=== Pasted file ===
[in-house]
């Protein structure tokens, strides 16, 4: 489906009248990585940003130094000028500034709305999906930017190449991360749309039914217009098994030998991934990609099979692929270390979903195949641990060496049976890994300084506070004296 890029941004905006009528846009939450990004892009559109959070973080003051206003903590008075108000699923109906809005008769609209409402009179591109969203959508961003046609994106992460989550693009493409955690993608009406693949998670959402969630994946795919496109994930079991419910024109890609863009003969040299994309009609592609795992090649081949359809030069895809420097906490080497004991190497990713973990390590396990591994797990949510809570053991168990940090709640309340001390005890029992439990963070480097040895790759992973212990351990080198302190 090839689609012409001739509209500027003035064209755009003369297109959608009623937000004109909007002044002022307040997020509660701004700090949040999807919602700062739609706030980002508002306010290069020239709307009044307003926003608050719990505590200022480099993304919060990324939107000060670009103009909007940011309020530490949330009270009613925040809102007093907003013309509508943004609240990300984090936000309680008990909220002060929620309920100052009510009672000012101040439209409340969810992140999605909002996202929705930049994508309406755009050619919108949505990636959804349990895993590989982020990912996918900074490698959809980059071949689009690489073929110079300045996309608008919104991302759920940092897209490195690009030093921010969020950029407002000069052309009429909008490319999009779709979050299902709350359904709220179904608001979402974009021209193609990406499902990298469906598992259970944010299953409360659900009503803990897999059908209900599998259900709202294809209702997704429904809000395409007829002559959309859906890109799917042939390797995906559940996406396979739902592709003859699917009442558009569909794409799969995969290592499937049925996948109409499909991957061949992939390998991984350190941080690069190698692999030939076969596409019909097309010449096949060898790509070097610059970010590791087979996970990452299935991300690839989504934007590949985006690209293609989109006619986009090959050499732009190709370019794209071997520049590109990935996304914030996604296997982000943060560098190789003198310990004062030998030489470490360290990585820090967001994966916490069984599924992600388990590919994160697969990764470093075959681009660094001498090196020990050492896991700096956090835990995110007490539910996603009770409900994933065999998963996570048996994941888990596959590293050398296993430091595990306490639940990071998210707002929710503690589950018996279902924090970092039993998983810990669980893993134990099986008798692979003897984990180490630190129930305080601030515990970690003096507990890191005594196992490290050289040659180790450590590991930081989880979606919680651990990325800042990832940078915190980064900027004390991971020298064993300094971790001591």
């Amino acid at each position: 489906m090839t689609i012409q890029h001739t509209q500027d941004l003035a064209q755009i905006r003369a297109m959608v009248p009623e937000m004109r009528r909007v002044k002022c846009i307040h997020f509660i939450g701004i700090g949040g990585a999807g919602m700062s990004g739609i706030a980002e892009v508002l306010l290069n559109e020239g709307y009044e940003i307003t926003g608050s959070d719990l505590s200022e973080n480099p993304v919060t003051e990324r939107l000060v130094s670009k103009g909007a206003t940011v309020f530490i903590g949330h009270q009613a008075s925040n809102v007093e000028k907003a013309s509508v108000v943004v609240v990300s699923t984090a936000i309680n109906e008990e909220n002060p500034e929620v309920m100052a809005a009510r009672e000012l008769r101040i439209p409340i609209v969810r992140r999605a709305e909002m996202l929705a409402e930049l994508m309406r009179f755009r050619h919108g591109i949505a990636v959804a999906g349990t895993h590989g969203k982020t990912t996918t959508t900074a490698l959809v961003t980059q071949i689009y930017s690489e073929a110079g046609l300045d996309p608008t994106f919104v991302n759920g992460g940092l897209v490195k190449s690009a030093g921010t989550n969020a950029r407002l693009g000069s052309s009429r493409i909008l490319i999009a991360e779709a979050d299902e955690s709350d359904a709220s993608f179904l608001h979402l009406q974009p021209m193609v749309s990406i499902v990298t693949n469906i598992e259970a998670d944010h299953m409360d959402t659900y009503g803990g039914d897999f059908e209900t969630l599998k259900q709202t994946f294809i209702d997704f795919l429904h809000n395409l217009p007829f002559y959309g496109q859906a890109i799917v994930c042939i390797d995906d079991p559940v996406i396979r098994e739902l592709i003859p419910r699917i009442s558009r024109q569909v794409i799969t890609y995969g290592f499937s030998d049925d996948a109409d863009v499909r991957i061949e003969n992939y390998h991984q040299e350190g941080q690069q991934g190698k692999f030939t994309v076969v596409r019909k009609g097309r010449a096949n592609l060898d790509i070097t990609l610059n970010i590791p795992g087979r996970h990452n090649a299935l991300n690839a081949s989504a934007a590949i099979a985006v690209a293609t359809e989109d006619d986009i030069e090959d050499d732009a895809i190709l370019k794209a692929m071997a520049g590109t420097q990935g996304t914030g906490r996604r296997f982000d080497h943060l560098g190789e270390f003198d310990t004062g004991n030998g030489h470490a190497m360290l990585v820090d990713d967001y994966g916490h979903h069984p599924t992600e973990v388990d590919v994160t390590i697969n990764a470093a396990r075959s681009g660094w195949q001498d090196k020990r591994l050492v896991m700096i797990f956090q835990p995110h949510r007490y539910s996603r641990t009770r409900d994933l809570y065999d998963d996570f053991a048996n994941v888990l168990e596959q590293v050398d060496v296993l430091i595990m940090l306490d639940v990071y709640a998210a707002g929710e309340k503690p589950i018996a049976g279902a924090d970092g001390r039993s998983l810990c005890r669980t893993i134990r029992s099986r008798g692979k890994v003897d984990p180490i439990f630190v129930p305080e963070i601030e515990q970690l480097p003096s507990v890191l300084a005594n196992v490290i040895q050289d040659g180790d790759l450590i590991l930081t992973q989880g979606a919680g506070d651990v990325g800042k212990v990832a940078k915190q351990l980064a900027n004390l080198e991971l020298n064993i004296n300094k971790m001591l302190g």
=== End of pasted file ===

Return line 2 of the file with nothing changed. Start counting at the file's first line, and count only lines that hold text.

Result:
């Protein structure tokens, strides 16, 4: 489906009248990585940003130094000028500034709305999906930017190449991360749309039914217009098994030998991934990609099979692929270390979903195949641990060496049976890994300084506070004296 890029941004905006009528846009939450990004892009559109959070973080003051206003903590008075108000699923109906809005008769609209409402009179591109969203959508961003046609994106992460989550693009493409955690993608009406693949998670959402969630994946795919496109994930079991419910024109890609863009003969040299994309009609592609795992090649081949359809030069895809420097906490080497004991190497990713973990390590396990591994797990949510809570053991168990940090709640309340001390005890029992439990963070480097040895790759992973212990351990080198302190 090839689609012409001739509209500027003035064209755009003369297109959608009623937000004109909007002044002022307040997020509660701004700090949040999807919602700062739609706030980002508002306010290069020239709307009044307003926003608050719990505590200022480099993304919060990324939107000060670009103009909007940011309020530490949330009270009613925040809102007093907003013309509508943004609240990300984090936000309680008990909220002060929620309920100052009510009672000012101040439209409340969810992140999605909002996202929705930049994508309406755009050619919108949505990636959804349990895993590989982020990912996918900074490698959809980059071949689009690489073929110079300045996309608008919104991302759920940092897209490195690009030093921010969020950029407002000069052309009429909008490319999009779709979050299902709350359904709220179904608001979402974009021209193609990406499902990298469906598992259970944010299953409360659900009503803990897999059908209900599998259900709202294809209702997704429904809000395409007829002559959309859906890109799917042939390797995906559940996406396979739902592709003859699917009442558009569909794409799969995969290592499937049925996948109409499909991957061949992939390998991984350190941080690069190698692999030939076969596409019909097309010449096949060898790509070097610059970010590791087979996970990452299935991300690839989504934007590949985006690209293609989109006619986009090959050499732009190709370019794209071997520049590109990935996304914030996604296997982000943060560098190789003198310990004062030998030489470490360290990585820090967001994966916490069984599924992600388990590919994160697969990764470093075959681009660094001498090196020990050492896991700096956090835990995110007490539910996603009770409900994933065999998963996570048996994941888990596959590293050398296993430091595990306490639940990071998210707002929710503690589950018996279902924090970092039993998983810990669980893993134990099986008798692979003897984990180490630190129930305080601030515990970690003096507990890191005594196992490290050289040659180790450590590991930081989880979606919680651990990325800042990832940078915190980064900027004390991971020298064993300094971790001591």